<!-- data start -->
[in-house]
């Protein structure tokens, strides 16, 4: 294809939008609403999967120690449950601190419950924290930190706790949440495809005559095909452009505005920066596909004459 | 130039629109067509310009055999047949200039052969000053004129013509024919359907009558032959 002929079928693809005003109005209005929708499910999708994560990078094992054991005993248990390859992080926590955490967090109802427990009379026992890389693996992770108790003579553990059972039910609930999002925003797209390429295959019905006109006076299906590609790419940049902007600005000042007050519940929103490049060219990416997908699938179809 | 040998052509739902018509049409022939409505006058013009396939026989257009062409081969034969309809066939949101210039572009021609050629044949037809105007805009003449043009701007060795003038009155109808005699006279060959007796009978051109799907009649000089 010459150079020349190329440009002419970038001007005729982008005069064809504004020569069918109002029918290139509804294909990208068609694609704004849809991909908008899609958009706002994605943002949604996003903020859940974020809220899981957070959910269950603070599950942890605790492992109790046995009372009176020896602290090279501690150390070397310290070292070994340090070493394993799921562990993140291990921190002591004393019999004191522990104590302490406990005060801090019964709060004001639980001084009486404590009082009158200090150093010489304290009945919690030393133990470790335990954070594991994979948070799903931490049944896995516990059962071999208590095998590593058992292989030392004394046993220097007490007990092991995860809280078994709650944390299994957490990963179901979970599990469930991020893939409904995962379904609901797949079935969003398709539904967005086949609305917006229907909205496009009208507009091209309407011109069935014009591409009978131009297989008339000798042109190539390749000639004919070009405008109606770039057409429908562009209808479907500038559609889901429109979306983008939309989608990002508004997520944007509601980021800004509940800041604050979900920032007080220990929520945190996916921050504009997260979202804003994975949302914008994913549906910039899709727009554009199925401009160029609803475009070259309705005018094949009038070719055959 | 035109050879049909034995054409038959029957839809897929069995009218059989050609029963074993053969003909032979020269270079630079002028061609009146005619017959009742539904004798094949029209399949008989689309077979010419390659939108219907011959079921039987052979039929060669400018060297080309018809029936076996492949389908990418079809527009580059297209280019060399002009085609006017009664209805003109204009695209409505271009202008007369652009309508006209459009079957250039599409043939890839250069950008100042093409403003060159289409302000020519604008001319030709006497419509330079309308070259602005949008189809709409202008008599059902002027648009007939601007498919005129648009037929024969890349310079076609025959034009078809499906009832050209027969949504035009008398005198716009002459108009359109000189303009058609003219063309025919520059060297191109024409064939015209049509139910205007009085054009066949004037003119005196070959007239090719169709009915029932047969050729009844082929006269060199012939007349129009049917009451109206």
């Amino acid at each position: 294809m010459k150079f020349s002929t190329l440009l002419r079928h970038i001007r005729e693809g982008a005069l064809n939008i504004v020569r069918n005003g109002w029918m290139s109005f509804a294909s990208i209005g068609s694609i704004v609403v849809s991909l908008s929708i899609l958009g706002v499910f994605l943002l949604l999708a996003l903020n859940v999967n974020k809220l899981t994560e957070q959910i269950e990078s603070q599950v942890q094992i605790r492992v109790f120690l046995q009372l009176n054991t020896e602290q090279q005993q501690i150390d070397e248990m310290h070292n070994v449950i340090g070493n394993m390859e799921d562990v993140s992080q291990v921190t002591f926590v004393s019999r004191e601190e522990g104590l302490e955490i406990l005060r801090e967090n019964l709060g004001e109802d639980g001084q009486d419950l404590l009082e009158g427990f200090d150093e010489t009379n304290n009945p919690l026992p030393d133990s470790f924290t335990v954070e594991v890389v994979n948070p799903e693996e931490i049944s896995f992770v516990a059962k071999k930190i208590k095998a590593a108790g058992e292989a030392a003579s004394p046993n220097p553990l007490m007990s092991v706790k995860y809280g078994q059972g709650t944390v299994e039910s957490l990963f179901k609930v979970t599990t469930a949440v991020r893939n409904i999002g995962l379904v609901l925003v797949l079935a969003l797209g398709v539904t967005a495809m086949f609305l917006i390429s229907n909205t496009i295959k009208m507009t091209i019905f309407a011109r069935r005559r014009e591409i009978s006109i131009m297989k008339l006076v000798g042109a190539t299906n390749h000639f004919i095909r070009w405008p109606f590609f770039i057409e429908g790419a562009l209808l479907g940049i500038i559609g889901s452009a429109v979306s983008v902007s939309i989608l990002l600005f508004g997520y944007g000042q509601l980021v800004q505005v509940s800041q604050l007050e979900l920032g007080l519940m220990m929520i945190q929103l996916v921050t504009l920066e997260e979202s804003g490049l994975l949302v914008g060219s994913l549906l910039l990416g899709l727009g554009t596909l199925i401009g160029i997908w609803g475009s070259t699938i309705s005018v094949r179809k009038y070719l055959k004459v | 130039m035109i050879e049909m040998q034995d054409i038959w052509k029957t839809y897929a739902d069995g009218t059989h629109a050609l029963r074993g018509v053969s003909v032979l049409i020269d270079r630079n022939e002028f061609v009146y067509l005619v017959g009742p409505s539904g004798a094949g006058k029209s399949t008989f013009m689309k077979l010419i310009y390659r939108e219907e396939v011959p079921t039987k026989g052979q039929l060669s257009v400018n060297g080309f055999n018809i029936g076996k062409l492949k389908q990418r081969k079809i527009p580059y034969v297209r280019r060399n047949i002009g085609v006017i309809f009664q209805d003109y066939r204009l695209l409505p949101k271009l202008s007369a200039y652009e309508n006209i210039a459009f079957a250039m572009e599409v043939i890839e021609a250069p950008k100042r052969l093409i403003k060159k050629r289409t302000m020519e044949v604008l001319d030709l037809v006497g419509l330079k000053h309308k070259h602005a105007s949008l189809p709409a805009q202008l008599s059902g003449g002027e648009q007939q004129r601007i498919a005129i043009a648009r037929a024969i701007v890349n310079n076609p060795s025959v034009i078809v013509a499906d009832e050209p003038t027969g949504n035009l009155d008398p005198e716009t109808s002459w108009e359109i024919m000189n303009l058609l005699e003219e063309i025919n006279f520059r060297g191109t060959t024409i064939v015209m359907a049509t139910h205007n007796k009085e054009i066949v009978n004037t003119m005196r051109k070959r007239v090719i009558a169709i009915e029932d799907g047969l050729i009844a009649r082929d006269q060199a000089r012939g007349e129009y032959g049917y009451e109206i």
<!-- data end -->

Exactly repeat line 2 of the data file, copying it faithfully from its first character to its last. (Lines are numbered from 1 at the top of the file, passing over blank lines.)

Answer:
């Protein structure tokens, strides 16, 4: 294809939008609403999967120690449950601190419950924290930190706790949440495809005559095909452009505005920066596909004459 | 130039629109067509310009055999047949200039052969000053004129013509024919359907009558032959 002929079928693809005003109005209005929708499910999708994560990078094992054991005993248990390859992080926590955490967090109802427990009379026992890389693996992770108790003579553990059972039910609930999002925003797209390429295959019905006109006076299906590609790419940049902007600005000042007050519940929103490049060219990416997908699938179809 | 040998052509739902018509049409022939409505006058013009396939026989257009062409081969034969309809066939949101210039572009021609050629044949037809105007805009003449043009701007060795003038009155109808005699006279060959007796009978051109799907009649000089 010459150079020349190329440009002419970038001007005729982008005069064809504004020569069918109002029918290139509804294909990208068609694609704004849809991909908008899609958009706002994605943002949604996003903020859940974020809220899981957070959910269950603070599950942890605790492992109790046995009372009176020896602290090279501690150390070397310290070292070994340090070493394993799921562990993140291990921190002591004393019999004191522990104590302490406990005060801090019964709060004001639980001084009486404590009082009158200090150093010489304290009945919690030393133990470790335990954070594991994979948070799903931490049944896995516990059962071999208590095998590593058992292989030392004394046993220097007490007990092991995860809280078994709650944390299994957490990963179901979970599990469930991020893939409904995962379904609901797949079935969003398709539904967005086949609305917006229907909205496009009208507009091209309407011109069935014009591409009978131009297989008339000798042109190539390749000639004919070009405008109606770039057409429908562009209808479907500038559609889901429109979306983008939309989608990002508004997520944007509601980021800004509940800041604050979900920032007080220990929520945190996916921050504009997260979202804003994975949302914008994913549906910039899709727009554009199925401009160029609803475009070259309705005018094949009038070719055959 | 035109050879049909034995054409038959029957839809897929069995009218059989050609029963074993053969003909032979020269270079630079002028061609009146005619017959009742539904004798094949029209399949008989689309077979010419390659939108219907011959079921039987052979039929060669400018060297080309018809029936076996492949389908990418079809527009580059297209280019060399002009085609006017009664209805003109204009695209409505271009202008007369652009309508006209459009079957250039599409043939890839250069950008100042093409403003060159289409302000020519604008001319030709006497419509330079309308070259602005949008189809709409202008008599059902002027648009007939601007498919005129648009037929024969890349310079076609025959034009078809499906009832050209027969949504035009008398005198716009002459108009359109000189303009058609003219063309025919520059060297191109024409064939015209049509139910205007009085054009066949004037003119005196070959007239090719169709009915029932047969050729009844082929006269060199012939007349129009049917009451109206």